Global learning solutions provider Turnitin LLC is expanding its presence in the Philippines as the education landscape underwent a massive shift in 2020 amid the pandemic, and schools and universities across the globe accelerated their online learning capabilities.
“Turnitin will continue working with educational institutions and support them amid the changing landscape to help ensure fairness, integrity and maintain the quality of learning,” Jack Brazel, head of business partnerships for Southeast Asia at Turnitin, says via e-mail.
Turnitin, a US company, provides plagiarism detection services to promote academic integrity, streamline grading and feedback and improve student outcomes.
Brazel says the name Turnitin originated from the phrase “Turn in your paper”. The company was founded more than two decades ago when four University of California students built a peer-review application that helped students receive feedback from their classmates, he says.
In preparing work for peer-review, the founders identified text similarities across student content and eventually learned that there was a challenge to ensure integrity in written work. Since then, Turnitin has created and acquired tools to meet the evolving needs of educators and students, according to Brazel.
Brazel says Turnitin has now built a strong business in providing academic integrity and assessment solutions that have helped ensure confidence in the written works of 40 million students at all educational levels in 15,000 institutions across 140 countries.
The company set foot in the Philippines in 2013 and teamed up with educational institutions such as the University of the Philippines, De La Salle University, Ateneo De Manila University, University of Santo Tomas, and the Mapua Institute of Technology.
“We work with institutions around the country to ensure integrity and that standards of global education are met. We have seen significant growth in the business in the past few years, and we continuously gain and expand our partnership with customers, including UP,” Brazel says.
He says that since UP started using Feedback Studio in 2015, the university expanded access to the tools to 35,000 students and 1,000 lecturers across 66 colleges this academic year.
Turnitin Feedback Studio allows instructors to check students’ work for any potential plagiarism by identifying matches to sources, engaging with students through streamlining feedback and grading, he says.
Meanwhile, Turnitin Originality provides tools, reports and data to help instructors feel more confident in identifying many forms of potential misconduct.
“To ensure that the quality of learning was unhampered, UP redesigned courses to suit remote learning. This also involved strengthening its academic infrastructure, including workflows for online submissions by utilizing Turnitin solutions, which helped address the needs of educators and students across 17 campuses,” Brazel says.
Brazel says Turnitin has expanded its operations in the Philippines across partnerships and direct customer as local universities move to modernize and increase their investments in education technology.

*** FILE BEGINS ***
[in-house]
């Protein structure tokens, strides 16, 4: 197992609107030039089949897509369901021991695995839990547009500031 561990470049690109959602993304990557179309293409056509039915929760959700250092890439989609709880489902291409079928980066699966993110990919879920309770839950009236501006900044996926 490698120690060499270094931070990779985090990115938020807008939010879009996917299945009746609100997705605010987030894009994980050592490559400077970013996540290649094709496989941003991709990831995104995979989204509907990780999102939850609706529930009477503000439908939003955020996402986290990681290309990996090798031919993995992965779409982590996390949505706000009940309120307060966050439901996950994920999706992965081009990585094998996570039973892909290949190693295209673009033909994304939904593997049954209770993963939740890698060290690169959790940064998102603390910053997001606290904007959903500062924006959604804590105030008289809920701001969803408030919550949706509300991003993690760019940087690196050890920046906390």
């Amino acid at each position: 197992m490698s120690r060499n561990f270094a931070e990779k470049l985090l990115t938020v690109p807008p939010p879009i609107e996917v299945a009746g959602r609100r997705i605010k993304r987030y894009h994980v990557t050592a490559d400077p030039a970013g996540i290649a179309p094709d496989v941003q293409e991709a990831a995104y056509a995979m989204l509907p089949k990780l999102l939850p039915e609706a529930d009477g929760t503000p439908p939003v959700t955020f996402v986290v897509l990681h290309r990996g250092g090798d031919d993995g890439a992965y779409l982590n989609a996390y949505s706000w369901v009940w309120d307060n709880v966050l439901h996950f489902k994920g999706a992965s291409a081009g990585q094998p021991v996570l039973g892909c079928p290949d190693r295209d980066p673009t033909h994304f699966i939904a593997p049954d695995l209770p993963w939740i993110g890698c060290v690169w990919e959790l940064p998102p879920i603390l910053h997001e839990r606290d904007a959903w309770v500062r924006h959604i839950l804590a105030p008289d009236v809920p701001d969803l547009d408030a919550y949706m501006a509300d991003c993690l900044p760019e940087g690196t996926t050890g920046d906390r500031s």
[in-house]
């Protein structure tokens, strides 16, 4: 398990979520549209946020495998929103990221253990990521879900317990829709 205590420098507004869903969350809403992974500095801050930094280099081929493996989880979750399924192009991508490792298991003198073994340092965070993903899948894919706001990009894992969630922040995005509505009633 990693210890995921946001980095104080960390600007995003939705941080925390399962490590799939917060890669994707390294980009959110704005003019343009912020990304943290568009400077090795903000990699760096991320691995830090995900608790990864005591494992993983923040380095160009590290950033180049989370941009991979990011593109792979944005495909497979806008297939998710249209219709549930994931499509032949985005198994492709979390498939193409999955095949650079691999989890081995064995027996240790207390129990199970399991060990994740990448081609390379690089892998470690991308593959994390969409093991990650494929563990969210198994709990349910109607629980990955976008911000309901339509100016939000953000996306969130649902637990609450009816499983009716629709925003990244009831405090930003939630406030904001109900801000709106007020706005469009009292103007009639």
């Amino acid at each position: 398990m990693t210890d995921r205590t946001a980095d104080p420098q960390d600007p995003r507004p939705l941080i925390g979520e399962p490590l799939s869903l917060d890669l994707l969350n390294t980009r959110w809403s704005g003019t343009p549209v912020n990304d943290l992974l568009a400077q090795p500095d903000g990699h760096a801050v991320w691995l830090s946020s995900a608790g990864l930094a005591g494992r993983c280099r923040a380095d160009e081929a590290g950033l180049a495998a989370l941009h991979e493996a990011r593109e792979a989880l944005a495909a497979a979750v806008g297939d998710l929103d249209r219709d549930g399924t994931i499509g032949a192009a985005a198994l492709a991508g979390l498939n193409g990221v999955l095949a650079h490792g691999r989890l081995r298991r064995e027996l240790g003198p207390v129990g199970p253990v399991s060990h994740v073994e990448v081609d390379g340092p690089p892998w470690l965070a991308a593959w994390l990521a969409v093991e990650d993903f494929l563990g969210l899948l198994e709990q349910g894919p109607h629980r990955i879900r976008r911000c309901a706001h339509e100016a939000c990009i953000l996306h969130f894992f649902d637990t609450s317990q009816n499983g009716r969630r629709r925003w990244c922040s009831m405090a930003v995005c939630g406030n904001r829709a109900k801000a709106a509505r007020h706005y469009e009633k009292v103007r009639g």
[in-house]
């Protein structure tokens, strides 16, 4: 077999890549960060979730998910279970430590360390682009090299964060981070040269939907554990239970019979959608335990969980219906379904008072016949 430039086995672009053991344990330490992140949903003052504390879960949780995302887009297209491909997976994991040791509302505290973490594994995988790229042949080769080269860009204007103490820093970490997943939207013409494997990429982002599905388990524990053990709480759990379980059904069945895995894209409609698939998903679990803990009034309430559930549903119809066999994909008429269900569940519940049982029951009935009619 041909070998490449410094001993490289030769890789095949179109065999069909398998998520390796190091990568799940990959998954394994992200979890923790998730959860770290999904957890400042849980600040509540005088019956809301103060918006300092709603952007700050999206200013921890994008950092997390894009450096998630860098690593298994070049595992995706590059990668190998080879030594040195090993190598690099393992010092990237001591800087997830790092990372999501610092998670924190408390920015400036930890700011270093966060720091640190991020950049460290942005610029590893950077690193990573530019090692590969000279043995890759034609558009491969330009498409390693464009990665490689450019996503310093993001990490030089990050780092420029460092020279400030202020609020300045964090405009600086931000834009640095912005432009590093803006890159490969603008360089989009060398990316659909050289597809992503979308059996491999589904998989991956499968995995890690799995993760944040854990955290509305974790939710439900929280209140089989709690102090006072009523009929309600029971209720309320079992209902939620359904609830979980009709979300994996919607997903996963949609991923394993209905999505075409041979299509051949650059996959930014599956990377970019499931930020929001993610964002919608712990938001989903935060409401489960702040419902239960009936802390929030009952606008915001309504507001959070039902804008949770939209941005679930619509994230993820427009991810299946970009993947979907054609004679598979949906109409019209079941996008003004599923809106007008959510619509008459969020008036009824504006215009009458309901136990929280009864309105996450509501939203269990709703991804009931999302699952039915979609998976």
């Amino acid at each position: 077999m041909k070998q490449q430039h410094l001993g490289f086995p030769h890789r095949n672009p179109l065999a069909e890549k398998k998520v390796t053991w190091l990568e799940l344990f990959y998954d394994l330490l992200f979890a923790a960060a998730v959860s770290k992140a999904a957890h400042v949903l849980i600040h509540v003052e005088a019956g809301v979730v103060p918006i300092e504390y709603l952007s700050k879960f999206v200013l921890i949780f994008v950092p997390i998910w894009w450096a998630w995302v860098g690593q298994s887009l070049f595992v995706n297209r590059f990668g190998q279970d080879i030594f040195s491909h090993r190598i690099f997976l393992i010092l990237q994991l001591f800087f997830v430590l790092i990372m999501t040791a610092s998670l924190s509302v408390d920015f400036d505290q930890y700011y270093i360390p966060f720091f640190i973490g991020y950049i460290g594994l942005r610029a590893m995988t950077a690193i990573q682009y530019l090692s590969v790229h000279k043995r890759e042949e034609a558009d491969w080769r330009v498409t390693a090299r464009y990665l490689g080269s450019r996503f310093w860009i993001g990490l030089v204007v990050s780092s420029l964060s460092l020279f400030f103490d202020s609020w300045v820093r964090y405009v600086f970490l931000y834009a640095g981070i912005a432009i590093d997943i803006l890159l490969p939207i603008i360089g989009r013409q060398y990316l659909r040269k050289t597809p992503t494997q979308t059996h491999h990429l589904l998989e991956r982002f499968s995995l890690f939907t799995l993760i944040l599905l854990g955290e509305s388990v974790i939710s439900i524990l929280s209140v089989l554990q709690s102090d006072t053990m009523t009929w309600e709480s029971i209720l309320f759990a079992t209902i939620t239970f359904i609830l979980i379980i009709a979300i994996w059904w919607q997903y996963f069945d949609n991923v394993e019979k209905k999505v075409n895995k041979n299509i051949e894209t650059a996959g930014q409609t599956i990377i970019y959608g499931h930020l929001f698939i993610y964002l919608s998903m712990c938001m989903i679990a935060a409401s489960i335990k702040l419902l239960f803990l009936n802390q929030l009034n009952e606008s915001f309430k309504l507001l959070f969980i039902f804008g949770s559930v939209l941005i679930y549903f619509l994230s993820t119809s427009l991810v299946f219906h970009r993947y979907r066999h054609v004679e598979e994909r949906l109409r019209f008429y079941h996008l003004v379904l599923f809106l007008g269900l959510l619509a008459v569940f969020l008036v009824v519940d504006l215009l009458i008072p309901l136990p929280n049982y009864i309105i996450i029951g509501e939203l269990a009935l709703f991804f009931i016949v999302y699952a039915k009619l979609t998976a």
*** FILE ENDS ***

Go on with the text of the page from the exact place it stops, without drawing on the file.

“We are always on the lookout for universities who need support in establishing a culture of academic integrity and assessment technologies. Philippines universities have made progress with adopting technology and we plan to further support them by equipping their instructors with the skills to implement and maximize the use of these technologies. We are also providing support on how to improve assessment design to elevate their students’ learning experiences and ensure that no student gets left behind,” says Brazel.
“This year, our vision is to provide instructors with assessment tools that will help uphold fairness and integrity as the foundation of every assignment and assessment,” he says.
Brazel says Turnitin is set to launch Gradescope which will not only address the pain and time associated with traditional grading, but also help instructors deliver transformative feedback that will enhance student learning.
“Institutions and instructors have done hard work in adapting to the rapid shift to hybrid learning and we want to continue providing support to ensure that the quality of learning is preserved, regardless of learning modality,” says Brazel
“As we continue with 2021, we expect that educational institutions across the globe, including the Philippines, will continue to adopt a hybrid model of learning and leverage technology to ensure that students receive a high-quality learning experience,” he says.
“With the aid of technology, instructors can develop a good mix of virtual and physical modes of instruction to engage with students and ensure continuity in learning,” says Brazel.
Brazel says that with the changing landscape of education, universities around the world are expected to continue modernizing the way they deliver education.
“Education will become more globalized as universities open their doors to more diverse student populations and establish campuses abroad. This will require educational institutions to be more inclusive, responsive and clear when setting expectations, which is crucial in promoting academic integrity,” says.
Brazel says countries are also beginning to focus on delivery methods to cope with the impact of the pandemic on various educational systems.
“Governments are addressing this through modernizing their systems and reimagining learning in order to equip students with essential skills that would help them to be more productive life-long learners,” he says.